Hayfever Medication is Linked to Dementia

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A study released by the University of Washington has shown that  over the counter drugs (including some of those for hay fever, asthma and sleeping aids) significantly raise the likelihood of developing dementia in people over 65.

Experts have stressed  that people should not panic and should not change their medications without consulting their GP.

The study monitored the health of 3,434 men and women aged 65 and over for a period of seven years, none of whom had any signs of dementia at the start of the study. The intake of over the counter medicines containing ‘anticholinergic-type drugs’ was studied over this period. These include some hay fever , sleep-aid , asthma and anti-depressant drugs. Some examples in the UK include Piriton and Nytol.

Scientists examined pharmacy and medical records to establish the frequency and dosage of these types of medicines being taken by each participant. The occurrence of dementia within the control group was then compared to dementia diagnoses in the following decade. The results showed that for those participants taking the highest doses of drugs in question, the  risk of dementia  increased by 54 per cent compared with no use. The risk of Alzheimer’s  was raised by 63 per cent.

The types of medication which have generated interest are anticholinergic-type drugs. One of the side effects of these types of drugs, is that they block a neurotransmitter called acetylcholine.  These drugs are accompanied by patient information leaflets which warn of potential to affect attention span, memory loss and dry mouth.  In light of this new study, scientists are suggesting that warnings should also inform people of the potential link to an increased risk of dementia.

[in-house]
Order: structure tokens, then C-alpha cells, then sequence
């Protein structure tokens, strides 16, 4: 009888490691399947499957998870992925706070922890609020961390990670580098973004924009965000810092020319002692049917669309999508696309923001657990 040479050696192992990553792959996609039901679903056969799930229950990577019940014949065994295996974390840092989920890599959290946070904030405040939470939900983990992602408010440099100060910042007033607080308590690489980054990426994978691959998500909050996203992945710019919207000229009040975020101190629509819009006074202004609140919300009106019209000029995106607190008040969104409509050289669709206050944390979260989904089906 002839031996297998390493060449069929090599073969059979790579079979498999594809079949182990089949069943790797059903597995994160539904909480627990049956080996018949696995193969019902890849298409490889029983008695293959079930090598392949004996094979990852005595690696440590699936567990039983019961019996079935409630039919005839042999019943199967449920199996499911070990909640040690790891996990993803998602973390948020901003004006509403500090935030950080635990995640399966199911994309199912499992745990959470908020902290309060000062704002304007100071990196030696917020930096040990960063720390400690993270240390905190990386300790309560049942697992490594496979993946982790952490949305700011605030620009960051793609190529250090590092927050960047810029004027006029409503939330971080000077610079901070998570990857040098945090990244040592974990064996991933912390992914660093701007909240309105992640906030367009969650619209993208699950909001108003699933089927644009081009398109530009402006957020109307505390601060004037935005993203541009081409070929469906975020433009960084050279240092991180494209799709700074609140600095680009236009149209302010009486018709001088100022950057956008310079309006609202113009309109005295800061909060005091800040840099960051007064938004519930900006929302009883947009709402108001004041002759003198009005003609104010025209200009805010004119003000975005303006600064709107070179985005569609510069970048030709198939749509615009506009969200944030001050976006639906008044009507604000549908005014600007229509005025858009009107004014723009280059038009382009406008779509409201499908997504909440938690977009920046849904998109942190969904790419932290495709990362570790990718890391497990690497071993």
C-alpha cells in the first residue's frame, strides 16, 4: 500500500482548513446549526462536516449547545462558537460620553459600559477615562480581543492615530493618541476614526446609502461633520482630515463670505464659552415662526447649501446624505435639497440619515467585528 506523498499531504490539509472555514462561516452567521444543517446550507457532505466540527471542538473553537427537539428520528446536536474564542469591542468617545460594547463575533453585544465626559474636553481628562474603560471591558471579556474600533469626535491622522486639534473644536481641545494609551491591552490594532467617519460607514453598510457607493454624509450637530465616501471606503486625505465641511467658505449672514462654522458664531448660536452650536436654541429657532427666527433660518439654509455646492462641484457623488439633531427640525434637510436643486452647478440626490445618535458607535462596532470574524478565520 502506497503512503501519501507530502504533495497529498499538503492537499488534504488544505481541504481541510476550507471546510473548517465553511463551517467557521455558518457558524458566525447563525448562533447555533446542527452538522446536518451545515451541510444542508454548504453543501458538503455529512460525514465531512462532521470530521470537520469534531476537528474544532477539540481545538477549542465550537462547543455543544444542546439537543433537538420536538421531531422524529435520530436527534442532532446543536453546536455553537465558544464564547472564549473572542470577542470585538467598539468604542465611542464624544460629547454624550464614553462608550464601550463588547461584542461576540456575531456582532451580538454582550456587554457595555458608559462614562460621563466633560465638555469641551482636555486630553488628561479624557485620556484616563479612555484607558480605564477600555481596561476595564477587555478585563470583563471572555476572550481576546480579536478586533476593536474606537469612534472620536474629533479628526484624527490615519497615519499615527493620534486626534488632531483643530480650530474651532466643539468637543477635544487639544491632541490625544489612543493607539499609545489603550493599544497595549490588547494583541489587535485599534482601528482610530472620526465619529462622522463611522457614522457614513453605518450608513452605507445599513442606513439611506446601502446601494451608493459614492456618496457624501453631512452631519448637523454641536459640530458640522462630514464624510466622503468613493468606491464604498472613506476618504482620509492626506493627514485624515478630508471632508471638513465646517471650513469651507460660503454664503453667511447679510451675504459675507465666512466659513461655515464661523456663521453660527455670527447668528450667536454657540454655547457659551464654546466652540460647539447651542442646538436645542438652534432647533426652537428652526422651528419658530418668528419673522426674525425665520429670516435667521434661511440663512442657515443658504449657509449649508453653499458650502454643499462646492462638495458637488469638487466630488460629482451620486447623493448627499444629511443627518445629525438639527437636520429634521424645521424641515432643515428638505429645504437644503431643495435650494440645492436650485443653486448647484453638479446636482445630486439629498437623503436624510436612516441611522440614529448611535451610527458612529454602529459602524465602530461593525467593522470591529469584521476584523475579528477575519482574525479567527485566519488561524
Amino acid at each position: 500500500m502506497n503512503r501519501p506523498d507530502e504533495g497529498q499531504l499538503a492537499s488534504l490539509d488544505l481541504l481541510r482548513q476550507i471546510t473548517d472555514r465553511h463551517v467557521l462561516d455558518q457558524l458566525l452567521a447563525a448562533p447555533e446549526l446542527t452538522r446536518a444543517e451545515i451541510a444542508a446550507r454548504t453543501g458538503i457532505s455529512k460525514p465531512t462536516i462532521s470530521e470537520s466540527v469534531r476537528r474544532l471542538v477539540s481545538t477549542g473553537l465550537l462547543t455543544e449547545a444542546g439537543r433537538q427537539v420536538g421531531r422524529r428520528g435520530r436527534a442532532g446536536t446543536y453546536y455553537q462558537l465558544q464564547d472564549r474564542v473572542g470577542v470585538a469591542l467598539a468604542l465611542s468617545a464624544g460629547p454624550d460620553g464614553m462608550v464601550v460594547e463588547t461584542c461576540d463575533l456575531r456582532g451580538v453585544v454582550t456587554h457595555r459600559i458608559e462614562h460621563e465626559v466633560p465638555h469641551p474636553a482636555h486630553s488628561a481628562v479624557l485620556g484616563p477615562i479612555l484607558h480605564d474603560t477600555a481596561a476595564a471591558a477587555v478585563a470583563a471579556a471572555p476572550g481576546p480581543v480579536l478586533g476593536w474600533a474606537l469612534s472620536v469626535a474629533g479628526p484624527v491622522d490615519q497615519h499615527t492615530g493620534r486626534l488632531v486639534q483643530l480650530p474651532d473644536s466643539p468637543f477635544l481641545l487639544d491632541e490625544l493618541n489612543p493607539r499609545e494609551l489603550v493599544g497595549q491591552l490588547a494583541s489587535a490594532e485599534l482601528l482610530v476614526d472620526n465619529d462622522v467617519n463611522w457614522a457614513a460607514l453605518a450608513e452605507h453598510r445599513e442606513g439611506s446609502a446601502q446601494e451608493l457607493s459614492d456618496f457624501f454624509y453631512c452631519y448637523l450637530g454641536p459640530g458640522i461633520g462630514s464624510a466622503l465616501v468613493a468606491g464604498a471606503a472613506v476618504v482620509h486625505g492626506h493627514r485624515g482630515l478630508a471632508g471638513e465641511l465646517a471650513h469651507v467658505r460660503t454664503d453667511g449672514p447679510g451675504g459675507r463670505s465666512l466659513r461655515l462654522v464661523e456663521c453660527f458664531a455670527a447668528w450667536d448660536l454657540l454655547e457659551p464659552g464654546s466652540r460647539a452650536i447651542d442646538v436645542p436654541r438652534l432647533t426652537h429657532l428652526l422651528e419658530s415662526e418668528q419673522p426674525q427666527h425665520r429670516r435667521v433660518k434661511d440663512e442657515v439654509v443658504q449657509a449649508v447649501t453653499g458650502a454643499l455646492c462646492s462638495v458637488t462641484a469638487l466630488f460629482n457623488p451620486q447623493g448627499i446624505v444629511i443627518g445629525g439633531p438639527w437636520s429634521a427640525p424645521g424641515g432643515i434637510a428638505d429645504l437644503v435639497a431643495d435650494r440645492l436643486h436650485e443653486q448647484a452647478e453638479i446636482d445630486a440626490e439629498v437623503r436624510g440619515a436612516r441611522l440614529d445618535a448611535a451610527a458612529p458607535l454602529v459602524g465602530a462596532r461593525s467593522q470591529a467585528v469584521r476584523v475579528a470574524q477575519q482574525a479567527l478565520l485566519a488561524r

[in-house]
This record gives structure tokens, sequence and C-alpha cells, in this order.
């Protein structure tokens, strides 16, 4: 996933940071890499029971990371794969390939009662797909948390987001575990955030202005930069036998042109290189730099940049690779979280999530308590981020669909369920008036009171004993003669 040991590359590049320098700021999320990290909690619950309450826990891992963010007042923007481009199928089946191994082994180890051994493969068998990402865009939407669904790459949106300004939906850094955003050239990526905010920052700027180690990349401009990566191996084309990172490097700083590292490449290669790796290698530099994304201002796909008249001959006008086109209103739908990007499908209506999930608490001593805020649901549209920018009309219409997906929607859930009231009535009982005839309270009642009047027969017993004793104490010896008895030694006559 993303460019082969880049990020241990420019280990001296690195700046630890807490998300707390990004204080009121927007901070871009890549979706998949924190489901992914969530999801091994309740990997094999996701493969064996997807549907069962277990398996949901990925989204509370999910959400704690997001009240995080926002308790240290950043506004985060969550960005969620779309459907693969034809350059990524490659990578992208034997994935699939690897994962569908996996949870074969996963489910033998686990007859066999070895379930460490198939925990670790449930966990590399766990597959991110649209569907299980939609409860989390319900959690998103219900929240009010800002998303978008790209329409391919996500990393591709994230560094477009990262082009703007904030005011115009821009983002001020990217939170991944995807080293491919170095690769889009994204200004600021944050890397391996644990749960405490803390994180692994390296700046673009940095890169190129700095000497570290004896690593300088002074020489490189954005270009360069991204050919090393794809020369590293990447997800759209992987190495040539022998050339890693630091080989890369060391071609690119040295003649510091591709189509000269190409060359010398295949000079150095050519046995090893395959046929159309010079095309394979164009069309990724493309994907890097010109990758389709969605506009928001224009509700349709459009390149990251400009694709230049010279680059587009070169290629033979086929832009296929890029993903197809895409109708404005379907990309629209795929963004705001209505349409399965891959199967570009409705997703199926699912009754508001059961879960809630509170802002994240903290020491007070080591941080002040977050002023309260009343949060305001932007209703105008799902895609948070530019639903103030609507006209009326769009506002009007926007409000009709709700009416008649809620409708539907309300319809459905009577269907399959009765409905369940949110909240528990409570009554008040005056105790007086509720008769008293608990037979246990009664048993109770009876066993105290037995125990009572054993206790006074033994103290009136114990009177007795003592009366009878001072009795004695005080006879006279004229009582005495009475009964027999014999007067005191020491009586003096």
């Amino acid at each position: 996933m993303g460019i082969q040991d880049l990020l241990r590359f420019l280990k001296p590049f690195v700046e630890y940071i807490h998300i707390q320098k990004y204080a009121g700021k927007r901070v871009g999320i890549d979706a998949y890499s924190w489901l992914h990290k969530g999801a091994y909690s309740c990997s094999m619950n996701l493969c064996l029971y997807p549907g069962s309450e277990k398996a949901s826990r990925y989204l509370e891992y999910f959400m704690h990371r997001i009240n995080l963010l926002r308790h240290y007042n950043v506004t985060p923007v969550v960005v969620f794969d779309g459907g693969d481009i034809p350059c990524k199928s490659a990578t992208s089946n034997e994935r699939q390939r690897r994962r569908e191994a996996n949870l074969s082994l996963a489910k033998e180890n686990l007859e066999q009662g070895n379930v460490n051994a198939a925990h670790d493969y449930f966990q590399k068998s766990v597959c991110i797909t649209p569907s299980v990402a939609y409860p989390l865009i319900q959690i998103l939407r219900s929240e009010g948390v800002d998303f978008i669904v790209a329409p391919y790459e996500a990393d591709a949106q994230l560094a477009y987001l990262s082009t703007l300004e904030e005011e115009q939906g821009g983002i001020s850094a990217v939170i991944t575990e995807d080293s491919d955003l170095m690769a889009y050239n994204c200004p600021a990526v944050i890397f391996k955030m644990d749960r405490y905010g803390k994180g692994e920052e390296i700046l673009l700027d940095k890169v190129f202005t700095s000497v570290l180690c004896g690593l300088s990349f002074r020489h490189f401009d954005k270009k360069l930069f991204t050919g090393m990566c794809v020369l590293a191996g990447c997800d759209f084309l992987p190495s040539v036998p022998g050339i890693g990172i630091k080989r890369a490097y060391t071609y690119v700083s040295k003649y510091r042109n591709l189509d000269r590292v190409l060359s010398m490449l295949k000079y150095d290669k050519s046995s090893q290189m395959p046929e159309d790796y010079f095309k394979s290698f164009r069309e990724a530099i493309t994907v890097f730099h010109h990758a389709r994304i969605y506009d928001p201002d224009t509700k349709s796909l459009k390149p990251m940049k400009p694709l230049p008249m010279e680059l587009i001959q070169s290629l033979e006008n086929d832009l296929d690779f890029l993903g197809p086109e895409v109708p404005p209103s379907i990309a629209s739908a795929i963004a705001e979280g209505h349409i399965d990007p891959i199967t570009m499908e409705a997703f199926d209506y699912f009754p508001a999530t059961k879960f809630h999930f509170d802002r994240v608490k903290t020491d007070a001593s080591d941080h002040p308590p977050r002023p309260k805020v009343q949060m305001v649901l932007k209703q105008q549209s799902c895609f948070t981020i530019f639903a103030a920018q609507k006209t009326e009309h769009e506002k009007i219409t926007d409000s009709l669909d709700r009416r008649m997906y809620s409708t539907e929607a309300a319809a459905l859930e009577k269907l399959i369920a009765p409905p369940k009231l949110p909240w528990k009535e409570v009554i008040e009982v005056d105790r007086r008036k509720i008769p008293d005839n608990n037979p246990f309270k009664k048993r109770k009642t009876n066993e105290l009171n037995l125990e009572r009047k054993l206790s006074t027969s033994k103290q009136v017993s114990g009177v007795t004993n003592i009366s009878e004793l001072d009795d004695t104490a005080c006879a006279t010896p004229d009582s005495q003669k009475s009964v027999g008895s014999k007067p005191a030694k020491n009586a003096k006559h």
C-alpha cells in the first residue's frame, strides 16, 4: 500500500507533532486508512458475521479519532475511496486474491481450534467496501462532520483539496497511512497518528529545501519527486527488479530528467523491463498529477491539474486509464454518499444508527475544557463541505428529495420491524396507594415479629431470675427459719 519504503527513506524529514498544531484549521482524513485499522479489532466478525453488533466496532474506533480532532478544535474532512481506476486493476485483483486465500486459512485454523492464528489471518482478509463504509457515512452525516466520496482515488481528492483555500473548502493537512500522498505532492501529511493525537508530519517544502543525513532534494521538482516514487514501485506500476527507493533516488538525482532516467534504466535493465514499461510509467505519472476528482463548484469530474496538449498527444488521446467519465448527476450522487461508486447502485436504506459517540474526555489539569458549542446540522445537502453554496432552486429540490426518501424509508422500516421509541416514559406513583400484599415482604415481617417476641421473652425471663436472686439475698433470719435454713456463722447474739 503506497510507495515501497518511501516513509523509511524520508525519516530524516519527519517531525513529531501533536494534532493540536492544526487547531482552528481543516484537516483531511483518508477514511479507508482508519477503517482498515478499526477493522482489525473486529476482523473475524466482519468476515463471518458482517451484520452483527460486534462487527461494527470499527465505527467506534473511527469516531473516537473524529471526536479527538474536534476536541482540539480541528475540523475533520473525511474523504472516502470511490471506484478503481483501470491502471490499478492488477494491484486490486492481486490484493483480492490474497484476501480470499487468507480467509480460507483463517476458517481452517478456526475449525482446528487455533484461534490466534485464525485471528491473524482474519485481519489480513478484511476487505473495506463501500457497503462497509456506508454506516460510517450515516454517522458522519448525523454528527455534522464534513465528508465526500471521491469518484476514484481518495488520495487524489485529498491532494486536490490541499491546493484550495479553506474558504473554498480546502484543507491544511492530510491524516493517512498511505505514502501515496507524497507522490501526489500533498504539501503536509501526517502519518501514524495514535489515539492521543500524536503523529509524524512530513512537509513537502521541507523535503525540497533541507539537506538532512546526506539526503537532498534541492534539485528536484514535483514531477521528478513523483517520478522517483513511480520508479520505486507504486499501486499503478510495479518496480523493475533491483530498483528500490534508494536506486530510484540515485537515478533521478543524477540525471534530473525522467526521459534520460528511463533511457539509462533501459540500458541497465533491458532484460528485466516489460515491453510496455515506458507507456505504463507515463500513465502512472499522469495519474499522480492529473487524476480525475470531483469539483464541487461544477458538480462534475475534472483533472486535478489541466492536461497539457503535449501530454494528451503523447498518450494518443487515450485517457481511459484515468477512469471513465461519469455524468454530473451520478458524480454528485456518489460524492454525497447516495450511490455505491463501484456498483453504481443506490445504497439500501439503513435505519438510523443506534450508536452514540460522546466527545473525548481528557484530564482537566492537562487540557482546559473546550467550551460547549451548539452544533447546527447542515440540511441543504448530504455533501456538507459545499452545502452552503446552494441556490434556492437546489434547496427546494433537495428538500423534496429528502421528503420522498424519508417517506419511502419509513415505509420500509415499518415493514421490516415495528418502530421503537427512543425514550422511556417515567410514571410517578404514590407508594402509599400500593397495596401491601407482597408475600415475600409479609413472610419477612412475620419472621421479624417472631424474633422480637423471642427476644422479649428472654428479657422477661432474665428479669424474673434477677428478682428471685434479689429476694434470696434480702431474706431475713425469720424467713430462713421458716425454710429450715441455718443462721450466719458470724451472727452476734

The Alzheimers Society have said  that:

“There have been concerns that regular use by older people of certain medications with anticholinergic effects, such as sleep aids and hay-fever treatments, can increase the risk of dementia in certain circumstances, which this study supports.

“However, it is still unclear whether this is the case and if so, whether the effects seen are a result of long-term use or several episodes of short-term use. More robust research is needed to understand what the potential dangers are, and if some drugs are more likely to have this effect than others.

“We would encourage doctors and pharmacists to be aware of this potential link and would advise anyone concerned about this to speak to their GP before stopping any medication.”

The authors of the study conclude:

“Given the devastating consequences of dementia, informing older adults about this potentially modifiable risk would allow them to choose alternative products and collaborate with their health care professionals to minimise overall anticholinergic use.”

For more detailed information, visit The Telegraph article.








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